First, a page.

Between December 22, 1996 and February 13, 1997, we surveyed all 1996 WAGER subscribers (n=438). The response rate for this survey was 51.1%; therefore, the data is informative but not fully representative. The survey included questions about subscriber’s satisfaction with The WAGER content and presentation, access to computers and on-line technology, and demographic information. The results demonstrate that WAGER subscribers represent a broad range of work fields and primary activities. The highest percentage of respondents reported that their primary activities were in the fields of substance abuse, education, research, and clinical work. Over half the respondents (57.5%) reported holding a neutral position towards gambling, while 11.9% approved of gambling and 30.6% opposed gambling. While 438 subscribers receive The WAGER each week, 57.8% make copies for others. Consequently, an average of 2044 issues are read each week. Sixty-two percent (62.3%) of respondents had read the source(s) of less than a quarter of WAGER issues prior to receiving The WAGER. The same percentage had found and read a quarter of source articles after receiving The WAGER. This implies that The WAGER serves as the only source of gambling research information for many WAGER subscribers. Only 1 individual reported that the reason for not reading all WAGER issues was because he or she felt “it was biased.” A large majority of subscribers were satisfied (somewhat or very) with the content and topic areas covered by The WAGER (93.2%) and by the presentation and clarity of The WAGER (94.1%).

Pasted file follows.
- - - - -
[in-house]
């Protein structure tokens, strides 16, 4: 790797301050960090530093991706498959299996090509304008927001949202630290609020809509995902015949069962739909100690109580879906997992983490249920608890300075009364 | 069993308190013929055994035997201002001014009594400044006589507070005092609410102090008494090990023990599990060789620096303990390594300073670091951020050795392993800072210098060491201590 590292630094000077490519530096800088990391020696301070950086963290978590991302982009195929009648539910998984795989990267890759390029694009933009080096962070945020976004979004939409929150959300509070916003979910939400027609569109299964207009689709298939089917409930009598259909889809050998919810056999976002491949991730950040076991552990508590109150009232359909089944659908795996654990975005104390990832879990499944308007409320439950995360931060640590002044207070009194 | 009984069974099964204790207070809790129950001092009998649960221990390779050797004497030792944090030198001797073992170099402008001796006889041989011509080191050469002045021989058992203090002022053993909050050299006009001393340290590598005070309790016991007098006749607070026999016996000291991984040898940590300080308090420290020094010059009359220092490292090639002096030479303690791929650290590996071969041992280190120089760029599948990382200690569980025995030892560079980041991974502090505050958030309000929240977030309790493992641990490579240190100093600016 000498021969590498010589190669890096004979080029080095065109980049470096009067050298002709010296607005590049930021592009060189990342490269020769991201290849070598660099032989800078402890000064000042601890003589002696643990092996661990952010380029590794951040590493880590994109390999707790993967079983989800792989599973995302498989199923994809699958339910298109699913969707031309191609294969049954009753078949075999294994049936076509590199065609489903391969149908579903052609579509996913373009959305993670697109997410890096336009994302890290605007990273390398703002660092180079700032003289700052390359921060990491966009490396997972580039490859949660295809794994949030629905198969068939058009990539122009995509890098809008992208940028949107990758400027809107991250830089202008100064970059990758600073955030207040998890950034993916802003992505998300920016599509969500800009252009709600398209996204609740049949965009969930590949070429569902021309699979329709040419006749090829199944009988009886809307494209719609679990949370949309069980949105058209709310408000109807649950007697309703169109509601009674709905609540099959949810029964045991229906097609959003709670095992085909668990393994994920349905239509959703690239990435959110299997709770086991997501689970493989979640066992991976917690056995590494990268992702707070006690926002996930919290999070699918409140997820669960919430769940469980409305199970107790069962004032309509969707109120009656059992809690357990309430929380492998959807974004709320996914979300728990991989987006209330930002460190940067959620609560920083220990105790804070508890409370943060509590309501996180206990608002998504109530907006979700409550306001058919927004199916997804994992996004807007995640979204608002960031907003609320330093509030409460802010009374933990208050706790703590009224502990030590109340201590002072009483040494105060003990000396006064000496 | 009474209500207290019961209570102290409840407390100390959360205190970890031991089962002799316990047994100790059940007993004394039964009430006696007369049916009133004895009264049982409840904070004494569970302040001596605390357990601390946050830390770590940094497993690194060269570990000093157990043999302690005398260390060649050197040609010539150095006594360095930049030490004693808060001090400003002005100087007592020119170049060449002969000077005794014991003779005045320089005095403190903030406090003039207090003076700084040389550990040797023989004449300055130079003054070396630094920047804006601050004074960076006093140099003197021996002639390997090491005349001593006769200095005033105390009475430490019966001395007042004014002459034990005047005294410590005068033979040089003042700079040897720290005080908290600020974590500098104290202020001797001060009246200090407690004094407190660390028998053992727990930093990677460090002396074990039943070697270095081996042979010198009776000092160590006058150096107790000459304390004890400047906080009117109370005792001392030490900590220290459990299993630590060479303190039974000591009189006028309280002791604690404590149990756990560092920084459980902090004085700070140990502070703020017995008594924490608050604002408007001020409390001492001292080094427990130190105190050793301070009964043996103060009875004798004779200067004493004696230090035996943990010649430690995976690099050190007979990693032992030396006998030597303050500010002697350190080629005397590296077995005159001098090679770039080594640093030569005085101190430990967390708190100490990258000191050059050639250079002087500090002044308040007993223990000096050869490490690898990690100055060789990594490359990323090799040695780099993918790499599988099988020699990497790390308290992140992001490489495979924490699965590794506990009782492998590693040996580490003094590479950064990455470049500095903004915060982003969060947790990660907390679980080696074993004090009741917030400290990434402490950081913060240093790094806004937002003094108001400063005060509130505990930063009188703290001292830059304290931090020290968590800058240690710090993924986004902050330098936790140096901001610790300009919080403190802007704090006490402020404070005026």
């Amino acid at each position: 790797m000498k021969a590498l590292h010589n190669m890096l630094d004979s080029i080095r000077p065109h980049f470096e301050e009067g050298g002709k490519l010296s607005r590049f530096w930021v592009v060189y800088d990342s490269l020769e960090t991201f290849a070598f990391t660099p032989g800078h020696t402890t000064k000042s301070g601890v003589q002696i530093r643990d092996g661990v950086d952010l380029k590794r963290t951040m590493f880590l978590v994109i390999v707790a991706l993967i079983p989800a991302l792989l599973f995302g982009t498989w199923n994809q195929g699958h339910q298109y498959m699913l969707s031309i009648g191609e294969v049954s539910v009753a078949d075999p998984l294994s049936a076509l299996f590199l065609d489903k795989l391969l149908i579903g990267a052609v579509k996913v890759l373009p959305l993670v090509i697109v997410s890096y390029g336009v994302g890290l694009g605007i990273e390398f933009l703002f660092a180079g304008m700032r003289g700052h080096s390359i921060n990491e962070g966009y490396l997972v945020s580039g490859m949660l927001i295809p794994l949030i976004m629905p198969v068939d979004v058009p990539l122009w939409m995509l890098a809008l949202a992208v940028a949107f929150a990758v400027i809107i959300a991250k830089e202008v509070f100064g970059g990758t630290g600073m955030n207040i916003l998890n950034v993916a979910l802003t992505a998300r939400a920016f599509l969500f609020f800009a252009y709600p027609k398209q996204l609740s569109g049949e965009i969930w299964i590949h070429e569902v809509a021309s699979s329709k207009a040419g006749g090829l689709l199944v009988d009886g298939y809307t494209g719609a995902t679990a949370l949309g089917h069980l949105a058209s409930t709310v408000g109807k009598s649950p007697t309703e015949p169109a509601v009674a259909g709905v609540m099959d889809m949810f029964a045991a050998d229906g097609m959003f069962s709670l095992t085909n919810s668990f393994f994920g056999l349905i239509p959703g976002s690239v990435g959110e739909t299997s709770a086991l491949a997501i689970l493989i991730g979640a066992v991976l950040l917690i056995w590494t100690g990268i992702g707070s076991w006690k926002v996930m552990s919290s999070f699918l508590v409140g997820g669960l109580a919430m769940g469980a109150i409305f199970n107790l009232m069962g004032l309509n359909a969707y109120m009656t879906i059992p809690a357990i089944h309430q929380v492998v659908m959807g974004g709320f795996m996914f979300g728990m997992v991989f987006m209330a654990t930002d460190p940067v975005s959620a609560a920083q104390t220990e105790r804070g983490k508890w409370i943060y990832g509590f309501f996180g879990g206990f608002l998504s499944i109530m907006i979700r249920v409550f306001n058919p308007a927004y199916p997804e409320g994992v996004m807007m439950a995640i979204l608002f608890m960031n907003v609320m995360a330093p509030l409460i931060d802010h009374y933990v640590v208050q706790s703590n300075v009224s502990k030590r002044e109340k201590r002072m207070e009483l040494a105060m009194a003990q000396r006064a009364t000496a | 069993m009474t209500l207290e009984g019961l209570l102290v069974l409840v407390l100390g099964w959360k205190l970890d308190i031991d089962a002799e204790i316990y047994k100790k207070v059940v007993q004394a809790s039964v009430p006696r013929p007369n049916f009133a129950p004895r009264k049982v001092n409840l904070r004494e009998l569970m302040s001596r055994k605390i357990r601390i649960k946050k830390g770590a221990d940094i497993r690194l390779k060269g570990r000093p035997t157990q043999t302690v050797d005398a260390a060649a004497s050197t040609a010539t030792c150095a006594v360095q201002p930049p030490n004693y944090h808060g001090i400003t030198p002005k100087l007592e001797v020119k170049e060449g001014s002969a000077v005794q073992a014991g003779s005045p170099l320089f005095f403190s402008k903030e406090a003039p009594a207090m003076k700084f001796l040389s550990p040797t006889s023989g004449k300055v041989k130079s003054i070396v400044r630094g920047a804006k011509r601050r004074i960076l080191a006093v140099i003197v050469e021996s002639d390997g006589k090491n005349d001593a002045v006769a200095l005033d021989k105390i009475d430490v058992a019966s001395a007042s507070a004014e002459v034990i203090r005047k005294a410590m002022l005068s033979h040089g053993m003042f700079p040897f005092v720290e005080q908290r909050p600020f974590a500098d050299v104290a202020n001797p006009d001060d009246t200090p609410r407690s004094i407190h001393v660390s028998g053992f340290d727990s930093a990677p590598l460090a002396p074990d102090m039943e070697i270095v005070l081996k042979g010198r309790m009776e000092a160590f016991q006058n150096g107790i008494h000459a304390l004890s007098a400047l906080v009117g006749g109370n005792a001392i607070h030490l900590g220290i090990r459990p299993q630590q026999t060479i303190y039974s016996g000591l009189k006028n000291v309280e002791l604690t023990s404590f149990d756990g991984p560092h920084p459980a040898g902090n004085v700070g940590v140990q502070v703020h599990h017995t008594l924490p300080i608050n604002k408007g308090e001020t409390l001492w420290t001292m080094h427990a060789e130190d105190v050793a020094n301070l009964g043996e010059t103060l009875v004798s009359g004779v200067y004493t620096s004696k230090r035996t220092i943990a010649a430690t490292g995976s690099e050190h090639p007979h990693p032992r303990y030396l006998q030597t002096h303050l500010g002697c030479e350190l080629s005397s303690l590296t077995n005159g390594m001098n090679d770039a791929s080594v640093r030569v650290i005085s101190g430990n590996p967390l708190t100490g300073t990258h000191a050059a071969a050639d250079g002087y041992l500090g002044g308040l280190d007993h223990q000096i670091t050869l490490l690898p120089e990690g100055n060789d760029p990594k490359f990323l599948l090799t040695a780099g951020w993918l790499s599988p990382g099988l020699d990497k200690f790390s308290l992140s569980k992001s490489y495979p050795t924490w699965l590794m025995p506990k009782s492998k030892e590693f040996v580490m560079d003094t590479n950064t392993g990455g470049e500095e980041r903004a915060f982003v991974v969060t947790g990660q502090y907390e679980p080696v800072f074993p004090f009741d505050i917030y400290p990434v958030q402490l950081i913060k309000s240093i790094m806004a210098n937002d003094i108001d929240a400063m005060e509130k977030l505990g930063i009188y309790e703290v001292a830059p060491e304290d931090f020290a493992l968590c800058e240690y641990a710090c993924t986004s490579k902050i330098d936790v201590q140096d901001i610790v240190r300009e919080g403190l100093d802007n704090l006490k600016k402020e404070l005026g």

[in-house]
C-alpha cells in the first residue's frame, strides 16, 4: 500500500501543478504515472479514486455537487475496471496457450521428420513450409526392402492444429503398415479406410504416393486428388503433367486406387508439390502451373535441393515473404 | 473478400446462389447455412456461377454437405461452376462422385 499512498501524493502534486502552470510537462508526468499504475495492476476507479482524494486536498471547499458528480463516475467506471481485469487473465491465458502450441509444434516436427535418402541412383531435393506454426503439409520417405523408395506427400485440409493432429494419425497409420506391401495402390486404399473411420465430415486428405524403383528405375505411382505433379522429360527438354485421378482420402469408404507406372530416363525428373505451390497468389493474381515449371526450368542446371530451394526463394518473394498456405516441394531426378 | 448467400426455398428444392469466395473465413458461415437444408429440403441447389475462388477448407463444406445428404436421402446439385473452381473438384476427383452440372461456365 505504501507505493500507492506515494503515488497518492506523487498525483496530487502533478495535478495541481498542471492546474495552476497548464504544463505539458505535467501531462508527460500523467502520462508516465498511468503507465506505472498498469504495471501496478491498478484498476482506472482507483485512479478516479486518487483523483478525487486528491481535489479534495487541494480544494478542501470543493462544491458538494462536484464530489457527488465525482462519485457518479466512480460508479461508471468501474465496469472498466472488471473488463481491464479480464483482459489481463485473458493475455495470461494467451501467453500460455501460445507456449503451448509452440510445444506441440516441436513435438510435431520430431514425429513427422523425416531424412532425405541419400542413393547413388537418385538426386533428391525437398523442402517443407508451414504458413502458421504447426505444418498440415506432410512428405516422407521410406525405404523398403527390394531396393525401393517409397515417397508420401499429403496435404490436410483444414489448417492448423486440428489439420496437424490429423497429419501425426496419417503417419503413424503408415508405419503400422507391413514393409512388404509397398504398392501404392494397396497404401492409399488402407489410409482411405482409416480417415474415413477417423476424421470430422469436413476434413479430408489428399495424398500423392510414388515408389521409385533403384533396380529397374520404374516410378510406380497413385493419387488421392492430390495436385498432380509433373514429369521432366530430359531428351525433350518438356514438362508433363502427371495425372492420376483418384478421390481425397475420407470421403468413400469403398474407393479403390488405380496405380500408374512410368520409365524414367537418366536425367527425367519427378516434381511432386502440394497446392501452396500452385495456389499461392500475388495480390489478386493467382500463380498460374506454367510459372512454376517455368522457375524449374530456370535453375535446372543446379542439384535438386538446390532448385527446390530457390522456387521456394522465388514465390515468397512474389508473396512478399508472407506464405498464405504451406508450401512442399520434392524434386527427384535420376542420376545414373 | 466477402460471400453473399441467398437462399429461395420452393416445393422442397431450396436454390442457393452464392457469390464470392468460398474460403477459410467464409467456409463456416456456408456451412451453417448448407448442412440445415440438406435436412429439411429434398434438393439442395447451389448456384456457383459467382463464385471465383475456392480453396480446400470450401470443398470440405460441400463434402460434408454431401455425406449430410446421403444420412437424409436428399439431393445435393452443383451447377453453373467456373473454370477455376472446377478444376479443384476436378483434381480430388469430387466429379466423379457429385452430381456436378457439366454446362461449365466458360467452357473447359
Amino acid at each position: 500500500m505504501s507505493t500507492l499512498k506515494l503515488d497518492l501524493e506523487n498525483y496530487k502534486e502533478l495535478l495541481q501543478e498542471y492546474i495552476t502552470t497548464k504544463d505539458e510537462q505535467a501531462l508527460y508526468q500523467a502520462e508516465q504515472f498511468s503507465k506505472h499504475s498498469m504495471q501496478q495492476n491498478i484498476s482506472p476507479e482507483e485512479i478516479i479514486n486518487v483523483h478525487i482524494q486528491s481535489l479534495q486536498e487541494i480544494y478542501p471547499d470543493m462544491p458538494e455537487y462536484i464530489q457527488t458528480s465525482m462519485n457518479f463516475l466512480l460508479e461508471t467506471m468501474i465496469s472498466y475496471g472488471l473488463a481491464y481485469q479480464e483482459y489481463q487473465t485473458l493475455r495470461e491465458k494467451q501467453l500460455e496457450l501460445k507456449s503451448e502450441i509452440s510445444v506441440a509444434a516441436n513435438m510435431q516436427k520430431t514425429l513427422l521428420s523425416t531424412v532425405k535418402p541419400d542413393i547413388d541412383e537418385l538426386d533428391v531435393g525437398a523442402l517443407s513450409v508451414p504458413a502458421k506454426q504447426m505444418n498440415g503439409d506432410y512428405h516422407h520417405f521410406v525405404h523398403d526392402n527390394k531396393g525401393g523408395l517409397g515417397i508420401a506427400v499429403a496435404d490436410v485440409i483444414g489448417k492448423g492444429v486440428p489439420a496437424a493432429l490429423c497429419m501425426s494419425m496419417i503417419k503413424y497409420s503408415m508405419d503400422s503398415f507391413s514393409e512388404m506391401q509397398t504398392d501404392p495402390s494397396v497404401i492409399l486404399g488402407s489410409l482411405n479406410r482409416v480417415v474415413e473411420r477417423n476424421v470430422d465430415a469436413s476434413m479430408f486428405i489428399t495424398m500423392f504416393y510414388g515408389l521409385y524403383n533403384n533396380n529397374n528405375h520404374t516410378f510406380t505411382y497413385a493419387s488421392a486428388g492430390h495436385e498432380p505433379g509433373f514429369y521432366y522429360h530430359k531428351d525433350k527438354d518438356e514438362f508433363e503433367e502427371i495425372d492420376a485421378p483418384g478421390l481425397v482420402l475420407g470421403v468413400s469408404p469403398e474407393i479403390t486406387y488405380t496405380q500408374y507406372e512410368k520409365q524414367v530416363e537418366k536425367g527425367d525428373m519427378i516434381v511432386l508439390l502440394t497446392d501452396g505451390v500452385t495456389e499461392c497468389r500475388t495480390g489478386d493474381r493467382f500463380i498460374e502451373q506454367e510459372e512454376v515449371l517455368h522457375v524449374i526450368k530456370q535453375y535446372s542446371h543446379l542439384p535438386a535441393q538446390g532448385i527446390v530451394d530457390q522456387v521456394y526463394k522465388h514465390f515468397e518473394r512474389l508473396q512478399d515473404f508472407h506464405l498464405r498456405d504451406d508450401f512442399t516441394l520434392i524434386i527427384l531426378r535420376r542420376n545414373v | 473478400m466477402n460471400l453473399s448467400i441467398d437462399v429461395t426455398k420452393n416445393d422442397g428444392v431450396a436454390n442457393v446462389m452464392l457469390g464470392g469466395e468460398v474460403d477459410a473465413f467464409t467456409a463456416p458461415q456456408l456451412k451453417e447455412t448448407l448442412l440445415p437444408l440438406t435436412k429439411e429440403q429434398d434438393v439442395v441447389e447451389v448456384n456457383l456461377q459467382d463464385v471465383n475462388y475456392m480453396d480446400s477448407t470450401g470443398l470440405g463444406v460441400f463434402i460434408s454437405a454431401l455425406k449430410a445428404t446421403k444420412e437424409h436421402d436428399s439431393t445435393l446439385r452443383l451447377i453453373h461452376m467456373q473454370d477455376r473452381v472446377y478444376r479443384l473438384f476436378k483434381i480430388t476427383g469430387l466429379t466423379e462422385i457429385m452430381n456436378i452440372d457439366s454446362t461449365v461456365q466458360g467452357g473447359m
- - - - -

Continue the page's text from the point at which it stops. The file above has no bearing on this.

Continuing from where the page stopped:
Source: *The WAGER. (1997). [The WAGER 1996 subscriber survey results]. Unpublished raw data.
This public education project is funded, in part, by The Andrews Foundation.